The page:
If you ever go up to Northern England and one of my favourite cities Leeds (and home to the mighty Leeds United) is one of the best military museums in the world – The Royal Armouries. There are so many pristine suits of medieval armour on display, you almost get lost in there. I love this display of a knight in his silvery armour with battle mace in hand ready to do damage. I would love to go back to visit when they put on the jousting display in full kit.


Finally, in New York City, arguably the most beautiful skyscraper is the Chrysler Building. It’s art deco finish is soooo beautiful. I particularly like the gargoyles.


I have to post one more photo, I wouldn’t say no to one of these that I got close to at the Paris Auto Mondiale (motor show) back in 2004. The perfect mix of McLaren and Benz.


This week’s travel theme from Ailsa’s blog ‘Where’s my backpack?’ is Illuminated. I thought I would use this travel theme to show off my photos from the Vivid Light Festival in Sydney from last year. I had to travel the best part of 3km to get to this location, but it was tough hauling with my Canon Digital SLR, 4 lenses, and a Tripod. I am only showing a few of the photos on this blog post but I uploaded a whole heap more, particularly of the Sydney Opera House, up to my Flickr account on this set Vivid Light Festival 2013. Oh, and as usual, the images link through to the larger sized photos on Flickr.

The Sydney Opera House was AWESOME! The video show this year was something special, and was good for both photography and video. The husband of one of our fellow bloggers, Josephine over at Becoming Aussie (the link has a blog post with video of the show), had a hand in putting together this part of the light show. My favourite part was definitely the lizard eye.


The Sydney Museum of Contemporary Art (MCA) was well cool too and competed well against the ‘House, but was pipped into second place.


There were another two video displays against buildings this year, in addition to the regular one on Customs House which was unusually average. One was against the old brick warehouse building behind the Overseas Passenger Terminal, which was better to watch in motion than still. The running horses were the best bit.


Circular Quay was bathed in colour!


Not all the displays were grand, some were on a more human scale. Like this oversized illuminated beehive.


Or the light panels that were sensitive to touch.


The terraces in the rocks were lit up again this year after being absent in 2012. Love the colours, and the light murals on the 1st storey balconies.


I liked the giant neon tube light bulb – cool too.


Some of the art pieces were quite abstract, but this one was sheer genius. It would have to have been very highlight calculated with the shade effects against the textured cubes. The lighting changed its saturation over time and the shadows changed with it. Chapeau to this artist.


I think my boy enjoyed the light show a lot, particularly when he got to play on the light piano with his mum.


I can’t wait to see what the lineup will be for 2014.

Great theme this week Ailsa, good excuse to post some cool photos.

OK – so this post may make some of my fellow Northern hemisphere bloggers slightly jealous, but sorry I am in the “back to work” doldrums. My Christmas Summer holidays are over and it is back to the desk in the middle of a Sydney Summer. It seemed like it went so quick! Christmas day was very wet, we belted the poms in the cricket to win back the little urn and restore balance to the force (for non-Aussies I will not translate this), and I got to take my family to the beach – several times!

We are lucky in Sydney that we have a great selection of beaches to choose from. My favourite surf beach is Maroubra because it is not full of tourists, but with a 3 year old in tow our favourite beach would have to be Balmoral within Sydney Harbour. It is family friendly with minimal surf and easy to get to, the only downside being the limited parking (which may also be the blessing to stop it from getting overcrowded).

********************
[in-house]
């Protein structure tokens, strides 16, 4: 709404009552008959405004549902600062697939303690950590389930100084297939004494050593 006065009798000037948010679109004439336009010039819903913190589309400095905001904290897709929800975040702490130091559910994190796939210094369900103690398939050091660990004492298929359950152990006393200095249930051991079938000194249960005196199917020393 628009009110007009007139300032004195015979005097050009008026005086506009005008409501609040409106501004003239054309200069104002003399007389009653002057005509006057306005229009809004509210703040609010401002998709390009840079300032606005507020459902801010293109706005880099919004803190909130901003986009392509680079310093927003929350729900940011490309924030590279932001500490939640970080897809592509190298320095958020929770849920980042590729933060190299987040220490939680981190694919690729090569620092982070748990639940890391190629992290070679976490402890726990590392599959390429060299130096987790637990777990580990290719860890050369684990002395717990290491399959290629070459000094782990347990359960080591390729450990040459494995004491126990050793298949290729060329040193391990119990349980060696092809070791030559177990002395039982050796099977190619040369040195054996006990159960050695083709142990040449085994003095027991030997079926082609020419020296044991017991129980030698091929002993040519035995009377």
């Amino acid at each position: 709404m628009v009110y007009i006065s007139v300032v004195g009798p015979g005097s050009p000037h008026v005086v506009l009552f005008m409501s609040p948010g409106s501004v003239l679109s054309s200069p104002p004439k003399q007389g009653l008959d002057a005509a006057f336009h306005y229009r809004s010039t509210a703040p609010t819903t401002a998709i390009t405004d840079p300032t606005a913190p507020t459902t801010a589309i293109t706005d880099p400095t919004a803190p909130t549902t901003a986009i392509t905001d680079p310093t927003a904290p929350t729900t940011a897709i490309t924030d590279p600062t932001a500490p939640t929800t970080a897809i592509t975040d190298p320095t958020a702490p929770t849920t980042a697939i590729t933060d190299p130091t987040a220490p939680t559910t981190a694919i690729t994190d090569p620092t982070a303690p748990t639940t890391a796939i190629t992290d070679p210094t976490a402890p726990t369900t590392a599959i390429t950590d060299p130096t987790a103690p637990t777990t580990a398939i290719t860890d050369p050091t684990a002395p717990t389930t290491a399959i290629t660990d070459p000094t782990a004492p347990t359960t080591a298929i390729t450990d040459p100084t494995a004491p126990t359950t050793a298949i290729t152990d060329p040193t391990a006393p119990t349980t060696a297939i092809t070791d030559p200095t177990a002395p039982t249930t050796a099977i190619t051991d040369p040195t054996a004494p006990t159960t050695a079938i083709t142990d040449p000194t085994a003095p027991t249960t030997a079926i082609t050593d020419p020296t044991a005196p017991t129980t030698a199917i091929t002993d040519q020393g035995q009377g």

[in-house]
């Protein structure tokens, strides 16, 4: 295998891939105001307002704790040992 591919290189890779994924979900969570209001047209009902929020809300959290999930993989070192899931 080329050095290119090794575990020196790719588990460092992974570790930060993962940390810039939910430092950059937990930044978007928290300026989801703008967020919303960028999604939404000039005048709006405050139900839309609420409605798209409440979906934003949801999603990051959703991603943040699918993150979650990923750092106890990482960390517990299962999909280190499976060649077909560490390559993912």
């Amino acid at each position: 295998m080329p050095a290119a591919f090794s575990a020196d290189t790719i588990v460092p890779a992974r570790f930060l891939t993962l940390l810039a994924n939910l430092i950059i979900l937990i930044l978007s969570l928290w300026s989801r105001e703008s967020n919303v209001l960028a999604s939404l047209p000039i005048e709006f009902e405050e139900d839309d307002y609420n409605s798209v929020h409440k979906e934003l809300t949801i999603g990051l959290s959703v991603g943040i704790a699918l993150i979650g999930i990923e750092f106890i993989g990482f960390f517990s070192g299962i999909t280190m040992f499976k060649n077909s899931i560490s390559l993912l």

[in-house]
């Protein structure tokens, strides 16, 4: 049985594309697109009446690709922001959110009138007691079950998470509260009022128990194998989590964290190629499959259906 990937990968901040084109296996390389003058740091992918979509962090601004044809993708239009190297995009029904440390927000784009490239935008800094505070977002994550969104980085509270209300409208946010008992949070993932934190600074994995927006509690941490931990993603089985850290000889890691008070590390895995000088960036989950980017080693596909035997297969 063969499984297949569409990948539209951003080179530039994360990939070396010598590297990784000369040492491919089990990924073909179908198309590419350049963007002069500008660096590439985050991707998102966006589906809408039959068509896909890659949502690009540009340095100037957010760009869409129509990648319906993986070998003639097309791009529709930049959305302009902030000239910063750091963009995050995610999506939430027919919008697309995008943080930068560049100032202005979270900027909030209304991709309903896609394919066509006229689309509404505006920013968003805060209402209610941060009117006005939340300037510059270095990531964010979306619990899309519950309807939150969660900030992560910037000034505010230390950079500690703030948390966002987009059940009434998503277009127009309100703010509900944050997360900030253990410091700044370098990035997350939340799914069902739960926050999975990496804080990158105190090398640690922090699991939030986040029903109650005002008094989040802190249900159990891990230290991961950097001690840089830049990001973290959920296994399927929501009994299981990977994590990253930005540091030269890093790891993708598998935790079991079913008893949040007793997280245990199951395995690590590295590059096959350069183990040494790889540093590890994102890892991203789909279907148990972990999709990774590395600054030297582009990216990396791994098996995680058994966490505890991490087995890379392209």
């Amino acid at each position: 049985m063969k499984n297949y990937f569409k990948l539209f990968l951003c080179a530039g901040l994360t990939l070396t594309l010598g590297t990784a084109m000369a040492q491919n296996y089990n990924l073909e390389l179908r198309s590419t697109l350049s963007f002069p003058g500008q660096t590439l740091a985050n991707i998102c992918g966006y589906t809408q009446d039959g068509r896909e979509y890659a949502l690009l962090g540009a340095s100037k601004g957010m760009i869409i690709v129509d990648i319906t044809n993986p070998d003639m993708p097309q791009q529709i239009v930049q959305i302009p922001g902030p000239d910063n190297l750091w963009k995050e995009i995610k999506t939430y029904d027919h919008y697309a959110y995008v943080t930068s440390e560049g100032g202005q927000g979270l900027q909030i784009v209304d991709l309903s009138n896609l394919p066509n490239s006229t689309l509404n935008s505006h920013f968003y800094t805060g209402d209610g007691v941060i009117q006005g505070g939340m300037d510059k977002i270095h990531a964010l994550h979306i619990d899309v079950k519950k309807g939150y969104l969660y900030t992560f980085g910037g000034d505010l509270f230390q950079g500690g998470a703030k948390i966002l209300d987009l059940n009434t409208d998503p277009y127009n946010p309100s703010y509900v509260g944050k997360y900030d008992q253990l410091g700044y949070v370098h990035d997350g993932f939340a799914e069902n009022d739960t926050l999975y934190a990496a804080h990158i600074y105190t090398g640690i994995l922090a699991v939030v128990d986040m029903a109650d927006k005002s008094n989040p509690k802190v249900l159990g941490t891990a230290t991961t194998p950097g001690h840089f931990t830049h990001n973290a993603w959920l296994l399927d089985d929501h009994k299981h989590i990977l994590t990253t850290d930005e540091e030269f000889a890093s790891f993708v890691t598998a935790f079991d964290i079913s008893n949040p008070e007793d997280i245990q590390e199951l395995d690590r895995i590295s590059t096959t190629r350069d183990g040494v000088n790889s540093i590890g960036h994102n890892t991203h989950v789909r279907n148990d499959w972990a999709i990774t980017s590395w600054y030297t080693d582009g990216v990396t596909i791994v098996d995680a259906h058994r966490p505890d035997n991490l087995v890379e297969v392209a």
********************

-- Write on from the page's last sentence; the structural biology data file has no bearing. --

And our boy loves it too! Whether he is pretending to be a starfish in the sand.


Or jumping over the sinkholes that we have dug in the beach.


Balmoral is a very nice stretch of sand and is very welcoming. Even for fellow beach goers trying to signal planes flying overhead with sand bucket writing.


And camping out under the sun tent is the ideal location to get stuck into the snacks that would otherwise not be allowed at home.


I have one more long weekend at the beach booked at the end of January, so hopefully looking forward to some more beach fun. It is the little travel trips that sometimes provide the best enjoyment.

This week’s travel theme from Ailsa’s blog ‘Where’s my backpack?’ is Birds. While I don’t go looking to photograph birds in flight, I found quite a few shots of birds in my travel photos. As usual, all the images link through to my larger photos on Flickr.

Starting in Australia up the NSW North Coast there is the Booti Booti National Park (just south of Forster). This kookaburra didn’t even budge an inch as I went to photograph him.


Still in NSW but this time down on the South Coast is the beautiful seaside town of Kiama. The wildlife both in the water and the air is stunning. This pelican was stalking his prey in the water.


Hamilton Island in the Whitsunday Islands is the gateway to the Great Barrier Reef. While the island has been developed for tourists, it is pretty clear that the wildlife rule the roost. This Australian parakeet was eyeing up my breakfast.


Off to Japan and in the moat surrounding the Imperial Palace in Kyoto I spotted this white swan cruising alongside his mates, the carp. It rained a lot while we were there.


Off to Helsinki, Finland, and there is a definite port town feel about this capital. There were several different types of birds flying around the docks and wharves, but it was this seagull that I got mid-flight that I liked the most.


I have seen swans in many places that I have visited around the world. These ones were gently floating on the lake at Ellesmere in England’s midlands. Their duck brethren were not far behind either.


Finally in Mexico along the Riviera Maya is the eco-tourist park of Xcaret. The park was established initially as a breeding ground for native fauna and flora, and their bird breeding program is yielding spectacular results. These two Mexican parrots were quite happily perched on their ledge observing us as we walked by.